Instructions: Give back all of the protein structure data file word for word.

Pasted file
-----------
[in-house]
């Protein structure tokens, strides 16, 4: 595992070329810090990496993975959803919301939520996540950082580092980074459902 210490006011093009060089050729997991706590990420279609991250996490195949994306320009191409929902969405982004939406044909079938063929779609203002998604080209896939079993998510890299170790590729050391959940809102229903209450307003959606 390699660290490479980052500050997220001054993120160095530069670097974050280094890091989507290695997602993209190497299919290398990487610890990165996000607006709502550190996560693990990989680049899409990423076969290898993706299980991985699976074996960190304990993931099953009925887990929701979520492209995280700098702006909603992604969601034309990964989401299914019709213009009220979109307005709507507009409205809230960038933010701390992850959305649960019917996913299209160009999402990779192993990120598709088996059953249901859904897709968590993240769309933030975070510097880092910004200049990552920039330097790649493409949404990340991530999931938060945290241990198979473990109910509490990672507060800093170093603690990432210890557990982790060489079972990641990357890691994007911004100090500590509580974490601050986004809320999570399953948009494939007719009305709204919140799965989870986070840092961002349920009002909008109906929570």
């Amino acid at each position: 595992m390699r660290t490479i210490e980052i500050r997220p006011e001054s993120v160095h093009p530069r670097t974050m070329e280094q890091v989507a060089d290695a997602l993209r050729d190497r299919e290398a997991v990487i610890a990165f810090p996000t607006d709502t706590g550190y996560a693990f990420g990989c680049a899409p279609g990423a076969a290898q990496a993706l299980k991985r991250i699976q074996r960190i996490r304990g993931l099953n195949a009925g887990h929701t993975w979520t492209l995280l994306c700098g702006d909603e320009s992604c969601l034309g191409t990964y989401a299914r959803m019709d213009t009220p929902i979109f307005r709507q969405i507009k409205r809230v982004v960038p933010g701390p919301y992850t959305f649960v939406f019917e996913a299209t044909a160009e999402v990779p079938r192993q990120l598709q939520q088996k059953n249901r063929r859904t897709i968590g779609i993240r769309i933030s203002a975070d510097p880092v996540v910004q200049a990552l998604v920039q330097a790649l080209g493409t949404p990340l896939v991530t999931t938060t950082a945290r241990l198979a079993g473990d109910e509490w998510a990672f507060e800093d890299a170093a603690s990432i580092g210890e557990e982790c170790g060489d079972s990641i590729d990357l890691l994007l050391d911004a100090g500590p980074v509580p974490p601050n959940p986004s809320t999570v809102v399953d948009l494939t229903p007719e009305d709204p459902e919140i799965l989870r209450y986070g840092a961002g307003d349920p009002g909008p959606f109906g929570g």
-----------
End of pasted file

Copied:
[in-house]
């Protein structure tokens, strides 16, 4: 595992070329810090990496993975959803919301939520996540950082580092980074459902 210490006011093009060089050729997991706590990420279609991250996490195949994306320009191409929902969405982004939406044909079938063929779609203002998604080209896939079993998510890299170790590729050391959940809102229903209450307003959606 390699660290490479980052500050997220001054993120160095530069670097974050280094890091989507290695997602993209190497299919290398990487610890990165996000607006709502550190996560693990990989680049899409990423076969290898993706299980991985699976074996960190304990993931099953009925887990929701979520492209995280700098702006909603992604969601034309990964989401299914019709213009009220979109307005709507507009409205809230960038933010701390992850959305649960019917996913299209160009999402990779192993990120598709088996059953249901859904897709968590993240769309933030975070510097880092910004200049990552920039330097790649493409949404990340991530999931938060945290241990198979473990109910509490990672507060800093170093603690990432210890557990982790060489079972990641990357890691994007911004100090500590509580974490601050986004809320999570399953948009494939007719009305709204919140799965989870986070840092961002349920009002909008109906929570």
């Amino acid at each position: 595992m390699r660290t490479i210490e980052i500050r997220p006011e001054s993120v160095h093009p530069r670097t974050m070329e280094q890091v989507a060089d290695a997602l993209r050729d190497r299919e290398a997991v990487i610890a990165f810090p996000t607006d709502t706590g550190y996560a693990f990420g990989c680049a899409p279609g990423a076969a290898q990496a993706l299980k991985r991250i699976q074996r960190i996490r304990g993931l099953n195949a009925g887990h929701t993975w979520t492209l995280l994306c700098g702006d909603e320009s992604c969601l034309g191409t990964y989401a299914r959803m019709d213009t009220p929902i979109f307005r709507q969405i507009k409205r809230v982004v960038p933010g701390p919301y992850t959305f649960v939406f019917e996913a299209t044909a160009e999402v990779p079938r192993q990120l598709q939520q088996k059953n249901r063929r859904t897709i968590g779609i993240r769309i933030s203002a975070d510097p880092v996540v910004q200049a990552l998604v920039q330097a790649l080209g493409t949404p990340l896939v991530t999931t938060t950082a945290r241990l198979a079993g473990d109910e509490w998510a990672f507060e800093d890299a170093a603690s990432i580092g210890e557990e982790c170790g060489d079972s990641i590729d990357l890691l994007l050391d911004a100090g500590p980074v509580p974490p601050n959940p986004s809320t999570v809102v399953d948009l494939t229903p007719e009305d709204p459902e919140i799965l989870r209450y986070g840092a961002g307003d349920p009002g909008p959606f109906g929570g």